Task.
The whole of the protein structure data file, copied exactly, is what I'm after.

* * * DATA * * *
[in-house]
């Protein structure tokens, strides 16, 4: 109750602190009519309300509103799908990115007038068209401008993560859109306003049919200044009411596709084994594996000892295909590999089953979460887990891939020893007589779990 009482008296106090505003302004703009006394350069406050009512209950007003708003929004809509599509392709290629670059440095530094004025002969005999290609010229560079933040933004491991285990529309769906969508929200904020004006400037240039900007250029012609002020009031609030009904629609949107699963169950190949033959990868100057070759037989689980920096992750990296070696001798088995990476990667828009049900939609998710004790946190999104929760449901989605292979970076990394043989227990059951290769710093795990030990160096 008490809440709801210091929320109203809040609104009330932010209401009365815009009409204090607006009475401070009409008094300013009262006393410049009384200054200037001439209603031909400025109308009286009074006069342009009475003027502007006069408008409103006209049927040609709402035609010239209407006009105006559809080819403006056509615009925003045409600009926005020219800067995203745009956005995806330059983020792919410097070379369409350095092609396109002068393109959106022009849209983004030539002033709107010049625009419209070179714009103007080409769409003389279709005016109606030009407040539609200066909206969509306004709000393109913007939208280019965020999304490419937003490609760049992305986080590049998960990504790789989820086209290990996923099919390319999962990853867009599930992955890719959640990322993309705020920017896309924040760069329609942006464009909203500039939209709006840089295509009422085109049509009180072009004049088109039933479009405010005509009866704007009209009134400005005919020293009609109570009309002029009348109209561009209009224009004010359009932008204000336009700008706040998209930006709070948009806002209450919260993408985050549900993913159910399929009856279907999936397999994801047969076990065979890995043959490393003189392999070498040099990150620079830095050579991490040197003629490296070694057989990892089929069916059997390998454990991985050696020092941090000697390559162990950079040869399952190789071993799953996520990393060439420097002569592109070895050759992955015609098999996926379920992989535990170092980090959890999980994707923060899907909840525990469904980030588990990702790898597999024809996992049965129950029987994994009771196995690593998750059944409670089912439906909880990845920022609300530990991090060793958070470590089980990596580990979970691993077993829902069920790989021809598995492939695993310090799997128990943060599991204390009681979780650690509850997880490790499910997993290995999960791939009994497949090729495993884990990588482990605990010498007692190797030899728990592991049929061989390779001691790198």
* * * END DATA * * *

[in-house]
């Protein structure tokens, strides 16, 4: 109750602190009519309300509103799908990115007038068209401008993560859109306003049919200044009411596709084994594996000892295909590999089953979460887990891939020893007589779990 009482008296106090505003302004703009006394350069406050009512209950007003708003929004809509599509392709290629670059440095530094004025002969005999290609010229560079933040933004491991285990529309769906969508929200904020004006400037240039900007250029012609002020009031609030009904629609949107699963169950190949033959990868100057070759037989689980920096992750990296070696001798088995990476990667828009049900939609998710004790946190999104929760449901989605292979970076990394043989227990059951290769710093795990030990160096 008490809440709801210091929320109203809040609104009330932010209401009365815009009409204090607006009475401070009409008094300013009262006393410049009384200054200037001439209603031909400025109308009286009074006069342009009475003027502007006069408008409103006209049927040609709402035609010239209407006009105006559809080819403006056509615009925003045409600009926005020219800067995203745009956005995806330059983020792919410097070379369409350095092609396109002068393109959106022009849209983004030539002033709107010049625009419209070179714009103007080409769409003389279709005016109606030009407040539609200066909206969509306004709000393109913007939208280019965020999304490419937003490609760049992305986080590049998960990504790789989820086209290990996923099919390319999962990853867009599930992955890719959640990322993309705020920017896309924040760069329609942006464009909203500039939209709006840089295509009422085109049509009180072009004049088109039933479009405010005509009866704007009209009134400005005919020293009609109570009309002029009348109209561009209009224009004010359009932008204000336009700008706040998209930006709070948009806002209450919260993408985050549900993913159910399929009856279907999936397999994801047969076990065979890995043959490393003189392999070498040099990150620079830095050579991490040197003629490296070694057989990892089929069916059997390998454990991985050696020092941090000697390559162990950079040869399952190789071993799953996520990393060439420097002569592109070895050759992955015609098999996926379920992989535990170092980090959890999980994707923060899907909840525990469904980030588990990702790898597999024809996992049965129950029987994994009771196995690593998750059944409670089912439906909880990845920022609300530990991090060793958070470590089980990596580990979970691993077993829902069920790989021809598995492939695993310090799997128990943060599991204390009681979780650690509850997880490790499910997993290995999960791939009994497949090729495993884990990588482990605990010498007692190797030899728990592991049929061989390779001691790198």